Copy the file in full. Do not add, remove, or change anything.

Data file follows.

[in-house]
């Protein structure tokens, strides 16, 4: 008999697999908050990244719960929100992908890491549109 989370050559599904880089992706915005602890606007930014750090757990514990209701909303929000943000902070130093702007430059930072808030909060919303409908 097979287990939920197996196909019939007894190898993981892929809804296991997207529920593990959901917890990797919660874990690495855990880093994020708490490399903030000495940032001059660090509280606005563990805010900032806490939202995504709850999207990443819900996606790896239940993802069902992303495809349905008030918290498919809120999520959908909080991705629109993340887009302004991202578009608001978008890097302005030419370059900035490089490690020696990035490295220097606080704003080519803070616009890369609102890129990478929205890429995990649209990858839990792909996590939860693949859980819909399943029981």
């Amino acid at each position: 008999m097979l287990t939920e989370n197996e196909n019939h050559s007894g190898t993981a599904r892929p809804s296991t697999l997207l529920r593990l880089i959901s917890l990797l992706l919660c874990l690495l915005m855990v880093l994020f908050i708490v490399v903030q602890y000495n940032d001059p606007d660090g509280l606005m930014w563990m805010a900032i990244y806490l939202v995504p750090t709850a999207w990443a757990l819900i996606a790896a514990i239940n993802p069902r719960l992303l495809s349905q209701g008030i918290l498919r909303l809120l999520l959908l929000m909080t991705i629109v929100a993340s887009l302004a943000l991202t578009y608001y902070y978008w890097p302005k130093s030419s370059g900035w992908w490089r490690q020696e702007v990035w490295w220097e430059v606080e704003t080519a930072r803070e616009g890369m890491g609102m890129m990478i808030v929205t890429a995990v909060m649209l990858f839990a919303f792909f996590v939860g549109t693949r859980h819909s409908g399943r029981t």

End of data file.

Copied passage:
[in-house]
């Protein structure tokens, strides 16, 4: 008999697999908050990244719960929100992908890491549109 989370050559599904880089992706915005602890606007930014750090757990514990209701909303929000943000902070130093702007430059930072808030909060919303409908 097979287990939920197996196909019939007894190898993981892929809804296991997207529920593990959901917890990797919660874990690495855990880093994020708490490399903030000495940032001059660090509280606005563990805010900032806490939202995504709850999207990443819900996606790896239940993802069902992303495809349905008030918290498919809120999520959908909080991705629109993340887009302004991202578009608001978008890097302005030419370059900035490089490690020696990035490295220097606080704003080519803070616009890369609102890129990478929205890429995990649209990858839990792909996590939860693949859980819909399943029981």
């Amino acid at each position: 008999m097979l287990t939920e989370n197996e196909n019939h050559s007894g190898t993981a599904r892929p809804s296991t697999l997207l529920r593990l880089i959901s917890l990797l992706l919660c874990l690495l915005m855990v880093l994020f908050i708490v490399v903030q602890y000495n940032d001059p606007d660090g509280l606005m930014w563990m805010a900032i990244y806490l939202v995504p750090t709850a999207w990443a757990l819900i996606a790896a514990i239940n993802p069902r719960l992303l495809s349905q209701g008030i918290l498919r909303l809120l999520l959908l929000m909080t991705i629109v929100a993340s887009l302004a943000l991202t578009y608001y902070y978008w890097p302005k130093s030419s370059g900035w992908w490089r490690q020696e702007v990035w490295w220097e430059v606080e704003t080519a930072r803070e616009g890369m890491g609102m890129m990478i808030v929205t890429a995990v909060m649209l990858f839990a919303f792909f996590v939860g549109t693949r859980h819909s409908g399943r029981t």